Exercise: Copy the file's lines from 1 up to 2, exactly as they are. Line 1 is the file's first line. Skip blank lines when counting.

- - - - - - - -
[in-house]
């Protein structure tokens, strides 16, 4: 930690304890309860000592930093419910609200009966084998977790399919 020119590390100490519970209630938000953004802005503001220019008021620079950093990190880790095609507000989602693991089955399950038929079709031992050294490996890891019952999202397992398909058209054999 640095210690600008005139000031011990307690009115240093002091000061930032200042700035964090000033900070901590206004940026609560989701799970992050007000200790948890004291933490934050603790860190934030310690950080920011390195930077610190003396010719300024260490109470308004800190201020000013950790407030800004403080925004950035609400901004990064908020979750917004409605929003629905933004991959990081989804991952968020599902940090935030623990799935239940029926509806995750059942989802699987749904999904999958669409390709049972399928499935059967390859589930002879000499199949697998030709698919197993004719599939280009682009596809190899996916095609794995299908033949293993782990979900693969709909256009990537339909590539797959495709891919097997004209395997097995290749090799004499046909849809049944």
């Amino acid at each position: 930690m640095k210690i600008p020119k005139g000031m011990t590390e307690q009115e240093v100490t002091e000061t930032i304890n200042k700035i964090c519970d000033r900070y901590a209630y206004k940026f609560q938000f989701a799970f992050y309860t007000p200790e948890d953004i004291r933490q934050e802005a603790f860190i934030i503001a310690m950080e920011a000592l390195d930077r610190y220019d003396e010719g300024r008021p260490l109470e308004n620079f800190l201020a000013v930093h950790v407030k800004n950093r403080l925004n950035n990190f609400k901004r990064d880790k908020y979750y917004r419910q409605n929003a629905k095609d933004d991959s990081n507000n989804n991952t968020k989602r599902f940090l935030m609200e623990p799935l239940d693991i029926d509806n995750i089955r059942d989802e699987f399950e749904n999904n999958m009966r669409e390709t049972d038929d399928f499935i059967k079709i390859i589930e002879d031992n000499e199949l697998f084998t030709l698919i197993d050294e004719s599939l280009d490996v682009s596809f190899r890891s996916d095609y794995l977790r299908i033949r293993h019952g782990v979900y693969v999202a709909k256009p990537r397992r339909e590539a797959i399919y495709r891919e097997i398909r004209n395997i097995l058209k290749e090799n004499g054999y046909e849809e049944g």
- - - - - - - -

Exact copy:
[in-house]
């Protein structure tokens, strides 16, 4: 930690304890309860000592930093419910609200009966084998977790399919 020119590390100490519970209630938000953004802005503001220019008021620079950093990190880790095609507000989602693991089955399950038929079709031992050294490996890891019952999202397992398909058209054999 640095210690600008005139000031011990307690009115240093002091000061930032200042700035964090000033900070901590206004940026609560989701799970992050007000200790948890004291933490934050603790860190934030310690950080920011390195930077610190003396010719300024260490109470308004800190201020000013950790407030800004403080925004950035609400901004990064908020979750917004409605929003629905933004991959990081989804991952968020599902940090935030623990799935239940029926509806995750059942989802699987749904999904999958669409390709049972399928499935059967390859589930002879000499199949697998030709698919197993004719599939280009682009596809190899996916095609794995299908033949293993782990979900693969709909256009990537339909590539797959495709891919097997004209395997097995290749090799004499046909849809049944």